Bare-Metal Device

In our ESP8266 in the general case we do not have an operating system, in the sense that we use to describe modern operating systems like Ubuntu GNU/Linux for example. The device has a logic that boots the initial set of instructions and after that looks for a function called user_init and gives the control to it. In that function we need to take care to initialize the needed subsystems and once all the initialization is done we can continue with our main logic.

Source Code Examples

Let’s take a look at an example source code that will get us started. Clone the following repository in your virtual machine. This can be done with the following commands:

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cd ~/dev/
git clone https://github.com/slaff/esp-hello-world.git
cd esp-hello-world

What we get is the final version of our Hello World application. But let’s get back in time and see how our application evolved.

Initialization

From the root directory where the esp-hello-world code is we have to execute the following command to go “back in time”.

git checkout init

You will notice that we have a Makefile, one C file called user/hello.c and one header file called user/user_config.h. The Makefile is here to make our life easier and with it’s help we can compile our application and flash it to the device. The commands that we will be using are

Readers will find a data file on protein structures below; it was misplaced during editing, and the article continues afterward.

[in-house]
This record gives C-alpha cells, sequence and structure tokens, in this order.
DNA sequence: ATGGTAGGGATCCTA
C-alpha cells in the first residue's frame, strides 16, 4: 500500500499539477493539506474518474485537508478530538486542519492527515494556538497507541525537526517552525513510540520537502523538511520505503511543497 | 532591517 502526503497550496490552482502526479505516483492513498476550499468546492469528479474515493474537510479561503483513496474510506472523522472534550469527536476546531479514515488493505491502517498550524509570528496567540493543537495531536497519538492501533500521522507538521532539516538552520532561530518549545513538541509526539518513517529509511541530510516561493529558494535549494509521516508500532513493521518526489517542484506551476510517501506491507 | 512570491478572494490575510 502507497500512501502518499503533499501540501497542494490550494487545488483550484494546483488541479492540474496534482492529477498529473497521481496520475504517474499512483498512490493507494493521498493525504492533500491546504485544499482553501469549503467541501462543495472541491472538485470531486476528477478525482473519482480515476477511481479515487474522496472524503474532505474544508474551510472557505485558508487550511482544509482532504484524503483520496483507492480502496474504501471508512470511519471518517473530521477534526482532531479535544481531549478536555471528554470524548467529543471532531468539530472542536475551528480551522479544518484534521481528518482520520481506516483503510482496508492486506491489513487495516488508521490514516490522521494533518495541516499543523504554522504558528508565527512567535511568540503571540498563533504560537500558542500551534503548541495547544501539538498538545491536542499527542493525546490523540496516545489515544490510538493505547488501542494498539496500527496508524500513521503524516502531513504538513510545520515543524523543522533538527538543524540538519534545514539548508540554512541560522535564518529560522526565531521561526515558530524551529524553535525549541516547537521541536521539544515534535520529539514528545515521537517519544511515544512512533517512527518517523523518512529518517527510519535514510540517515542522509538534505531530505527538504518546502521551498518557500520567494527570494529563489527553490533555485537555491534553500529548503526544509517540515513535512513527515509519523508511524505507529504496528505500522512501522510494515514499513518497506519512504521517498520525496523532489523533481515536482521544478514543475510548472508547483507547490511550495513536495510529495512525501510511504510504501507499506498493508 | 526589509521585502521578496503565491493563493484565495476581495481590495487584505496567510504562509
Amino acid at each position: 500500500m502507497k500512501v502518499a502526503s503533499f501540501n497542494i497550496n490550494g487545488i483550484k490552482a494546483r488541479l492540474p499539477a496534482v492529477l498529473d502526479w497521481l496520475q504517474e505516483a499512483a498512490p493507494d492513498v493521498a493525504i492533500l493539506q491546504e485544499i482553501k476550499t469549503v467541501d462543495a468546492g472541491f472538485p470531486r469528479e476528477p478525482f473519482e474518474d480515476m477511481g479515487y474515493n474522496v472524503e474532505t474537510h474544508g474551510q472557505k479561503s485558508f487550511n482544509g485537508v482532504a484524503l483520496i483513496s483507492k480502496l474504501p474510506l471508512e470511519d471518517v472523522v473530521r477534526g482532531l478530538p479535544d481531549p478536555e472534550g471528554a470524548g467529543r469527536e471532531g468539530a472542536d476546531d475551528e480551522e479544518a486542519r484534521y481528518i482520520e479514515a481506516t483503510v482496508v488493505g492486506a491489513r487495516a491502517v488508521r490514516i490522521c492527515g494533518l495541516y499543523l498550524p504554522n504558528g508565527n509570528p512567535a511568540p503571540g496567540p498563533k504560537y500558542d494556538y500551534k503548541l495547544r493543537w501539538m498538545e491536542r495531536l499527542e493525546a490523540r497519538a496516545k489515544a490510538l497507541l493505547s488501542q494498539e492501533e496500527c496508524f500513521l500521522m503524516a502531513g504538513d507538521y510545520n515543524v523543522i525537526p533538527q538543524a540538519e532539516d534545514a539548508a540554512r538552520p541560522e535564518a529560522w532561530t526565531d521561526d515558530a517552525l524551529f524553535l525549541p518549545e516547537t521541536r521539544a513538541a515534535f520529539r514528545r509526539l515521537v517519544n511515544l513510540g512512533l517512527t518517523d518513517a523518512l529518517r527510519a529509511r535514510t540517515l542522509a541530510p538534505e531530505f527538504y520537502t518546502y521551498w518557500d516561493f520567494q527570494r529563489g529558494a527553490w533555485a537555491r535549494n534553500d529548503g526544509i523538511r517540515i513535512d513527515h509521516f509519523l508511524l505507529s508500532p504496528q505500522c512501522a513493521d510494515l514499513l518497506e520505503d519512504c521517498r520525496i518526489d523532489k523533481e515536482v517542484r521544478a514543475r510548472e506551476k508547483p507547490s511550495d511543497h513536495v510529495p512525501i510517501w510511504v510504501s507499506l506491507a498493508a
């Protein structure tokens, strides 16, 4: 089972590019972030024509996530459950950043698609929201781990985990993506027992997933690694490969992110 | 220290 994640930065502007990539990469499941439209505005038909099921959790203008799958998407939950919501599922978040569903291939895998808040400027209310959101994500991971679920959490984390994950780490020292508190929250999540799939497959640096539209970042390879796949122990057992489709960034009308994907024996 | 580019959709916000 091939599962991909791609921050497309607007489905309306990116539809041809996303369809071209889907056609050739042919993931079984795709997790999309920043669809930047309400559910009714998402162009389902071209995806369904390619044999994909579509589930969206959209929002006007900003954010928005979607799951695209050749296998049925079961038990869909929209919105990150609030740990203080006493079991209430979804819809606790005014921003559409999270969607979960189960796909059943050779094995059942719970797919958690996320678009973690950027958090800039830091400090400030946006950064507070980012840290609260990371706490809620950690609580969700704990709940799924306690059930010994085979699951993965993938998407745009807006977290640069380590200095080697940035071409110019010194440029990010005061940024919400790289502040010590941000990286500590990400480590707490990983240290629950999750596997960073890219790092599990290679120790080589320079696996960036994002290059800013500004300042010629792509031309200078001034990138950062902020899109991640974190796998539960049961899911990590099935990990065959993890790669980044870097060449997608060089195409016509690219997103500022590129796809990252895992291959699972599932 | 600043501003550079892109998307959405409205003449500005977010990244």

make # just compile the application code

and

sudo make flash # this will upload the compiled code to the device.

The user/user_config.h file at the moment is more or less empty but is required from the SDK in order to compile our application. Without this file the compilation won’t work.

Hello.c is the file where we will be doing most of the coding for our initial example. Open this one and take a look at the code.

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#include "ets_sys.h"
#include "osapi.h"
#include "os_type.h"
#include "user_config.h"
 
void user_init()
{
    // This is used to setup the serial communication
    uart_div_modify(0, UART_CLK_FREQ / 115200);
 
    // And this is used to print some information
    os_printf("Hello, world!\n");
}

As it was already mentioned the user_init function is the one that will be called first. In it we do two things. The first one is to set up the baud rate. In our case it is 115200. And the second one is to print “Hello, world!”.

If you want to compile this code and see what is happening then run the following command.

make

This output should be similar to:

CC user/hello.c
AR build/app_app.a
LD build/app.out
FW firmware/0x00000.bin
FW firmware/0x40000.bin

We have compiled the code and the next step is to upload it on the device. To do this first power off your ESP8266. Then prepare it for flashing. On the Olimex ESP8266-EVB you have to push the button and hold it. While holding it you have to power on the device and release the button. This will instruct the device to enter in flash mode.

If you have your device waiting for command in flash mode then you can the command that will upload our code to the device.

sudo make flash

The output should be something like
esptool.py --port /dev/ttyUSB0 write_flash 0x00000 firmware/0x00000.bin 0x40000 firmware/0x40000.bin
Connecting...
Erasing flash...
Writing at 0x00007700... (100 %)
Erasing flash...
Writing at 0x00065700... (100 %)

If that worked for you then let’s try to connect to our device. Open a new terminal window and log in the virtual machine. From the second terminal start the following command: